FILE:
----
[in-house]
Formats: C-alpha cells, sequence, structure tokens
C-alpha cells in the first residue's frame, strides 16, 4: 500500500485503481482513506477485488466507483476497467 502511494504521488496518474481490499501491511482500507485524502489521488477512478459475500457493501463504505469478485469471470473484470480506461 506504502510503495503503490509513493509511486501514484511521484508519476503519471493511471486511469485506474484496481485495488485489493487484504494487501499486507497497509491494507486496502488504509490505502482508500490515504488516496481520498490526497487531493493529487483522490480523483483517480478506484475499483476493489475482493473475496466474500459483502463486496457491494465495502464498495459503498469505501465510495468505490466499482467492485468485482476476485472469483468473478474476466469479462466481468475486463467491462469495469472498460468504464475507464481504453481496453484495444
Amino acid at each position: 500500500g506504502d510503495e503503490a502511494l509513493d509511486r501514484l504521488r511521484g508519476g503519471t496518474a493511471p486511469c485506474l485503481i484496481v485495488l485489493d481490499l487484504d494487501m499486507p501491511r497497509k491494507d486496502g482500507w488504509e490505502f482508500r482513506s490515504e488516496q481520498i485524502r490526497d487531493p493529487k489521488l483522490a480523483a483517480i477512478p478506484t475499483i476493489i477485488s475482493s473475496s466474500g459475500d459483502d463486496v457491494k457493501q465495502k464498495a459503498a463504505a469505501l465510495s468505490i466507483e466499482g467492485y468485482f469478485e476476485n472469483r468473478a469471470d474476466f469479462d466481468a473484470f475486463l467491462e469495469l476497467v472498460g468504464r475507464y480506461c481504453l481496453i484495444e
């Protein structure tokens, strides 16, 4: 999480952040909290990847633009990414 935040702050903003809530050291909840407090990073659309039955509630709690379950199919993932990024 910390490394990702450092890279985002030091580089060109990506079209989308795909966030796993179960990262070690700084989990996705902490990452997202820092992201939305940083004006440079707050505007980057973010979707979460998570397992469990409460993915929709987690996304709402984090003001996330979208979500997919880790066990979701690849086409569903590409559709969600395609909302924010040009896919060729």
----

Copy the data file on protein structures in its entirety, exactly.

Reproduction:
[in-house]
Formats: C-alpha cells, sequence, structure tokens
C-alpha cells in the first residue's frame, strides 16, 4: 500500500485503481482513506477485488466507483476497467 502511494504521488496518474481490499501491511482500507485524502489521488477512478459475500457493501463504505469478485469471470473484470480506461 506504502510503495503503490509513493509511486501514484511521484508519476503519471493511471486511469485506474484496481485495488485489493487484504494487501499486507497497509491494507486496502488504509490505502482508500490515504488516496481520498490526497487531493493529487483522490480523483483517480478506484475499483476493489475482493473475496466474500459483502463486496457491494465495502464498495459503498469505501465510495468505490466499482467492485468485482476476485472469483468473478474476466469479462466481468475486463467491462469495469472498460468504464475507464481504453481496453484495444
Amino acid at each position: 500500500g506504502d510503495e503503490a502511494l509513493d509511486r501514484l504521488r511521484g508519476g503519471t496518474a493511471p486511469c485506474l485503481i484496481v485495488l485489493d481490499l487484504d494487501m499486507p501491511r497497509k491494507d486496502g482500507w488504509e490505502f482508500r482513506s490515504e488516496q481520498i485524502r490526497d487531493p493529487k489521488l483522490a480523483a483517480i477512478p478506484t475499483i476493489i477485488s475482493s473475496s466474500g459475500d459483502d463486496v457491494k457493501q465495502k464498495a459503498a463504505a469505501l465510495s468505490i466507483e466499482g467492485y468485482f469478485e476476485n472469483r468473478a469471470d474476466f469479462d466481468a473484470f475486463l467491462e469495469l476497467v472498460g468504464r475507464y480506461c481504453l481496453i484495444e
């Protein structure tokens, strides 16, 4: 999480952040909290990847633009990414 935040702050903003809530050291909840407090990073659309039955509630709690379950199919993932990024 910390490394990702450092890279985002030091580089060109990506079209989308795909966030796993179960990262070690700084989990996705902490990452997202820092992201939305940083004006440079707050505007980057973010979707979460998570397992469990409460993915929709987690996304709402984090003001996330979208979500997919880790066990979701690849086409569903590409559709969600395609909302924010040009896919060729």